What has been your favorite highlight from your career so far?: I guess pitching in the NLDS with the Brewers. A lot of things leading up to that point are highlights. 2008 was a great year for me. I will always remember it fondly.
How have you been told when you have been called up, sent down, or released?: Yeah, called up and sent down so many times its hard to remember them all. Being sent down is hard. It is never fun, you just feel worthless when that happens. Being called up no matter when, how, or why is always an explosion of joy. You reach your dream and you have this great rush of happiness. Being released you feel anger. Every time I have been let go you want to just be a force of destruction and anger on your way out of the office, but you must remain composed and handle it well. You never know who you will need in the future.
How does the experience of being a major league player compare to how you envisioned it as a kid?: Well, I always envisioned myself being the best of all time and winning many championships. I have fallen far from those lofty expectations. I do still see myself being a major league baseball player; I just have realistic expectations of myself. I just want to continue to compete and make a great living to take care of my family.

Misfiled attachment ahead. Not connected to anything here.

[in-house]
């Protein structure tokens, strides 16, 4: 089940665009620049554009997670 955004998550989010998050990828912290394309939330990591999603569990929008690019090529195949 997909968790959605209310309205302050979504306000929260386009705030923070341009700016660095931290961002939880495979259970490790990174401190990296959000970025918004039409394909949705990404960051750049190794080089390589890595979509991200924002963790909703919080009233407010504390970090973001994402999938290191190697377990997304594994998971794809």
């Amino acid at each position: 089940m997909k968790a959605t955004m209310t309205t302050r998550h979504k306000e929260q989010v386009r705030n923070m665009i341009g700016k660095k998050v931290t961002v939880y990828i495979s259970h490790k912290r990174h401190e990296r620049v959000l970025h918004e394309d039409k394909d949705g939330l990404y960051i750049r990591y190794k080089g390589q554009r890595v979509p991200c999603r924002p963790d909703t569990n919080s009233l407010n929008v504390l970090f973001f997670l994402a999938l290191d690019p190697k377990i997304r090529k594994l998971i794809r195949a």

If you could do anything differently about your baseball career, what would that be?: I would have spent more time perfecting my craft as opposed to just throwing hard. I have been clocked as high as 103 (Toronto) but I never really knew where it was going. I would have also liked to have played for a different organization coming out of high school. Nothing against the Devil Rays; I was blessed to play for them and be in the big leagues at 22 years old, but had I been in a organization that had pitching, I would have been forced to learn more. I would have had to be better to get and stay in the bigs. This I feel would have helped me in the long run.
What are your baseball plans for 2012?: I want to compete and help a team win a championship in the big leagues. I also want to do a book about this year and fighting my way back. I fancy myself a bit of a photographer, and I hope to take some pictures and do a book from a unique prospective.